6. The system according to claim 3, wherein a plurality of language units are selected in a step of selecting options in a plurality of stages and wherein said selected plurality of language units are combined together and displayed.
7. The system according to claim 6, wherein said selected plurality of language units are combined and displayed in compliance with a syntax rule previously stored in said second area of said database.
8. The system according to claim 1, wherein said language unit includes a combination selected from any or all of a character expression in a first language, a character expression in a second language, a corresponding image display, a phonetic expression of a pronunciation in the second language with phonetic symbols in the first language, and a voice representation in the second language.
9. The system according to claim 3, further comprising a server storing said database.
10. The system according to claim 9, further comprising a communication device to which all or part of said database is downloaded by means of a communication with said server.
11. The system according to claim 3, further comprising a storage medium in which said database is previously stored.
12. The system according to claim 3, further comprising a portable device provided with a storage unit in which said database is previously stored.
Description
BACKGROUND OF THE INVENTION

[0001] The present invention relates to a multilingual conversation system that can enjoy a conversation between a plurality of languages and, more particularly, to a multilingual conversation system that can be effectively used during overseas travels or the like.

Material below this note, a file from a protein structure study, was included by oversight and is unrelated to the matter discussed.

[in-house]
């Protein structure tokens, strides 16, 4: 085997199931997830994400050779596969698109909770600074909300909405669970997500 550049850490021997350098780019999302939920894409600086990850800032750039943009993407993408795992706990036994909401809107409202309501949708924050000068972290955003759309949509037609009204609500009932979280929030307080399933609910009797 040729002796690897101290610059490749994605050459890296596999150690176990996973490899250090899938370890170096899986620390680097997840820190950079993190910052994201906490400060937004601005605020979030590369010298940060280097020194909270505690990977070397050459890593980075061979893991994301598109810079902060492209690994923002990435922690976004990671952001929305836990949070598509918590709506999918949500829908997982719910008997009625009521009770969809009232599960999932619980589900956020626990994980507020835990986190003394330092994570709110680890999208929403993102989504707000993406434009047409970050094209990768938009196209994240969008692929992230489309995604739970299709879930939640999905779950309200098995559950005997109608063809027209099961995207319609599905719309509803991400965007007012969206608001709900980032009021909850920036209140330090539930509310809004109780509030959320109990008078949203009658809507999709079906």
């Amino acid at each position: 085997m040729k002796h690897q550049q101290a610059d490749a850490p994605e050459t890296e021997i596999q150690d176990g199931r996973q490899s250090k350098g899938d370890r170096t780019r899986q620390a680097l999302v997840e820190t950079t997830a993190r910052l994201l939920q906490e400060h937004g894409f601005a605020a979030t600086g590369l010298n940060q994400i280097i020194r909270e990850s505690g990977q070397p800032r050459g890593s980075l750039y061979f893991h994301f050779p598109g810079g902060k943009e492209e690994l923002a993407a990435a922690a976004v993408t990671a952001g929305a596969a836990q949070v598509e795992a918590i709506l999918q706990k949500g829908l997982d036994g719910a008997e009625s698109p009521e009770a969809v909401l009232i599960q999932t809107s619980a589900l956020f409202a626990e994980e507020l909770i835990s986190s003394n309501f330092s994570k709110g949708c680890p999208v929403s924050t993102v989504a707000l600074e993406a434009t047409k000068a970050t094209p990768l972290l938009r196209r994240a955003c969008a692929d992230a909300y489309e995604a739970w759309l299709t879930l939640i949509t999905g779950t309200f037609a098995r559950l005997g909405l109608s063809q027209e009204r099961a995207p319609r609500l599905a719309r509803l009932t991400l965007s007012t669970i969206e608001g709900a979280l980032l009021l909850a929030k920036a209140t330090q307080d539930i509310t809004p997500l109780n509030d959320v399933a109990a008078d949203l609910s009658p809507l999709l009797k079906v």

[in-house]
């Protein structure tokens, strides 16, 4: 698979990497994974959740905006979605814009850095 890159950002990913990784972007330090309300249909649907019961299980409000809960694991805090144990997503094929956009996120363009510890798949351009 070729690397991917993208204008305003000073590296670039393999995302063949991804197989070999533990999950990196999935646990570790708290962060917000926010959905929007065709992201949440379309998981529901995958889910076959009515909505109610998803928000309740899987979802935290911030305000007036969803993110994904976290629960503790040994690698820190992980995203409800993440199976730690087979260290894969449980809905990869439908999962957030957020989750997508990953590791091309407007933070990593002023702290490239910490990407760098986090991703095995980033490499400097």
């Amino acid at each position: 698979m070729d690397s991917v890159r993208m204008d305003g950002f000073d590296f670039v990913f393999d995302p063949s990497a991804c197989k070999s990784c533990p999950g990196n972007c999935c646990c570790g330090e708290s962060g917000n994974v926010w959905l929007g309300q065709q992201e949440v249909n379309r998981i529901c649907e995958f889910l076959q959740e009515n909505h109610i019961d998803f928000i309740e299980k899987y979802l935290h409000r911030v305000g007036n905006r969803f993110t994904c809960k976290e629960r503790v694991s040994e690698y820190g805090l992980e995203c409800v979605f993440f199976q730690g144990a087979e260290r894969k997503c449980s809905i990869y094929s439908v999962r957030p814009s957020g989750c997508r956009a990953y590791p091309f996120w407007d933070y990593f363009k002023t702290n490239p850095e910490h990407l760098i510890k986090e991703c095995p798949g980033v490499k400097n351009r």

[0002] In general, it is hard for people other than native speakers to master a foreign language perfectly. This becomes a bar to cultural or perceptional exchanges particularly between Japanese people and the other people in different countries at present. On the other hand, it is anticipated that the wave of globalization would enlarge opportunities of having a conversation with foreigners, and also would increase the necessity of mutual understanding between people in various countries.

[0003] Conventionally, as portable devices that make multilingual conversations possible, some devices have been proposed such that a usage sentence of, for example, Japanese which is appropriate for a conversational scene is selected to be translated, for example, into English, to be then displayed on a screen in the form of an English sentence, and to be converted into voice of the displayed English sentence. In these portable devices, it is also possible to display simple greetings or the like in a foreign language corresponding to Japanese and to generate their voices.